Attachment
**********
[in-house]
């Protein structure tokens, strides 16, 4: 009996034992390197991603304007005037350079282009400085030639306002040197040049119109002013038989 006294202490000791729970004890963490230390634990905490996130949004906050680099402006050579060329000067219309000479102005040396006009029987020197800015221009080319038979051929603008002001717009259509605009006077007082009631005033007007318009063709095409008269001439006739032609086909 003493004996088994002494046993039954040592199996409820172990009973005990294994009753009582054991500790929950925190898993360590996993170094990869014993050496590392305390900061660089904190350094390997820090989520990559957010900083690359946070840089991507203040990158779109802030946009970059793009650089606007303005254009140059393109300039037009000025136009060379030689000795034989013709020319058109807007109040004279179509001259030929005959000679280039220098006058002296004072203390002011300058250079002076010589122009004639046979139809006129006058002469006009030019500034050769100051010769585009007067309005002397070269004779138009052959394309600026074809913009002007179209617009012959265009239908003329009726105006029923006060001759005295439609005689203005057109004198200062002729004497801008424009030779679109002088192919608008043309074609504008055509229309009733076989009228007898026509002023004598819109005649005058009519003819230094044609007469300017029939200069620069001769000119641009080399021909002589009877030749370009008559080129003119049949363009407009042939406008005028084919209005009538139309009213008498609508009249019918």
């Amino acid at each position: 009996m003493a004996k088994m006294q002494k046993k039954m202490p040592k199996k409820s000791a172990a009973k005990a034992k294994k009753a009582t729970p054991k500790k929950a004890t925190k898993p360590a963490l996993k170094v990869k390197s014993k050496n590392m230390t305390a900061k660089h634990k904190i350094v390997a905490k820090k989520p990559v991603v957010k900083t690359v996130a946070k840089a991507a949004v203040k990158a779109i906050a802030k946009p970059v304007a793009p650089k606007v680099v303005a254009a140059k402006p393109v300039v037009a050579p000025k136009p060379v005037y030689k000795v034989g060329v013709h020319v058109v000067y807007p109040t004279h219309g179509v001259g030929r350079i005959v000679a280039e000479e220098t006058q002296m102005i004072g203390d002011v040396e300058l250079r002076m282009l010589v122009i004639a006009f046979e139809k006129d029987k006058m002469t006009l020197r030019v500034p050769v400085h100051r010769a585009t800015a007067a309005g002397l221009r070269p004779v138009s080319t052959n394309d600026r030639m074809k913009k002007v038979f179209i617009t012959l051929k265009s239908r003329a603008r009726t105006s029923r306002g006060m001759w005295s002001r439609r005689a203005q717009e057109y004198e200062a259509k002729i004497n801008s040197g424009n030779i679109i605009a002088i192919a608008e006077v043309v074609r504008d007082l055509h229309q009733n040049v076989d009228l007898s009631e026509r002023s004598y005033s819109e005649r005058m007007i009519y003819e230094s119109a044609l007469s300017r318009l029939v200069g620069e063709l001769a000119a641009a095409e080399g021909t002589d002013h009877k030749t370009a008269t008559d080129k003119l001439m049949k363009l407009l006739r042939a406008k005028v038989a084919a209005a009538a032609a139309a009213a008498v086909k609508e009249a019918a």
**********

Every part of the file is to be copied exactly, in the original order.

[in-house]
């Protein structure tokens, strides 16, 4: 009996034992390197991603304007005037350079282009400085030639306002040197040049119109002013038989 006294202490000791729970004890963490230390634990905490996130949004906050680099402006050579060329000067219309000479102005040396006009029987020197800015221009080319038979051929603008002001717009259509605009006077007082009631005033007007318009063709095409008269001439006739032609086909 003493004996088994002494046993039954040592199996409820172990009973005990294994009753009582054991500790929950925190898993360590996993170094990869014993050496590392305390900061660089904190350094390997820090989520990559957010900083690359946070840089991507203040990158779109802030946009970059793009650089606007303005254009140059393109300039037009000025136009060379030689000795034989013709020319058109807007109040004279179509001259030929005959000679280039220098006058002296004072203390002011300058250079002076010589122009004639046979139809006129006058002469006009030019500034050769100051010769585009007067309005002397070269004779138009052959394309600026074809913009002007179209617009012959265009239908003329009726105006029923006060001759005295439609005689203005057109004198200062002729004497801008424009030779679109002088192919608008043309074609504008055509229309009733076989009228007898026509002023004598819109005649005058009519003819230094044609007469300017029939200069620069001769000119641009080399021909002589009877030749370009008559080129003119049949363009407009042939406008005028084919209005009538139309009213008498609508009249019918």
């Amino acid at each position: 009996m003493a004996k088994m006294q002494k046993k039954m202490p040592k199996k409820s000791a172990a009973k005990a034992k294994k009753a009582t729970p054991k500790k929950a004890t925190k898993p360590a963490l996993k170094v990869k390197s014993k050496n590392m230390t305390a900061k660089h634990k904190i350094v390997a905490k820090k989520p990559v991603v957010k900083t690359v996130a946070k840089a991507a949004v203040k990158a779109i906050a802030k946009p970059v304007a793009p650089k606007v680099v303005a254009a140059k402006p393109v300039v037009a050579p000025k136009p060379v005037y030689k000795v034989g060329v013709h020319v058109v000067y807007p109040t004279h219309g179509v001259g030929r350079i005959v000679a280039e000479e220098t006058q002296m102005i004072g203390d002011v040396e300058l250079r002076m282009l010589v122009i004639a006009f046979e139809k006129d029987k006058m002469t006009l020197r030019v500034p050769v400085h100051r010769a585009t800015a007067a309005g002397l221009r070269p004779v138009s080319t052959n394309d600026r030639m074809k913009k002007v038979f179209i617009t012959l051929k265009s239908r003329a603008r009726t105006s029923r306002g006060m001759w005295s002001r439609r005689a203005q717009e057109y004198e200062a259509k002729i004497n801008s040197g424009n030779i679109i605009a002088i192919a608008e006077v043309v074609r504008d007082l055509h229309q009733n040049v076989d009228l007898s009631e026509r002023s004598y005033s819109e005649r005058m007007i009519y003819e230094s119109a044609l007469s300017r318009l029939v200069g620069e063709l001769a000119a641009a095409e080399g021909t002589d002013h009877k030749t370009a008269t008559d080129k003119l001439m049949k363009l407009l006739r042939a406008k005028v038989a084919a209005a009538a032609a139309a009213a008498v086909k609508e009249a019918a």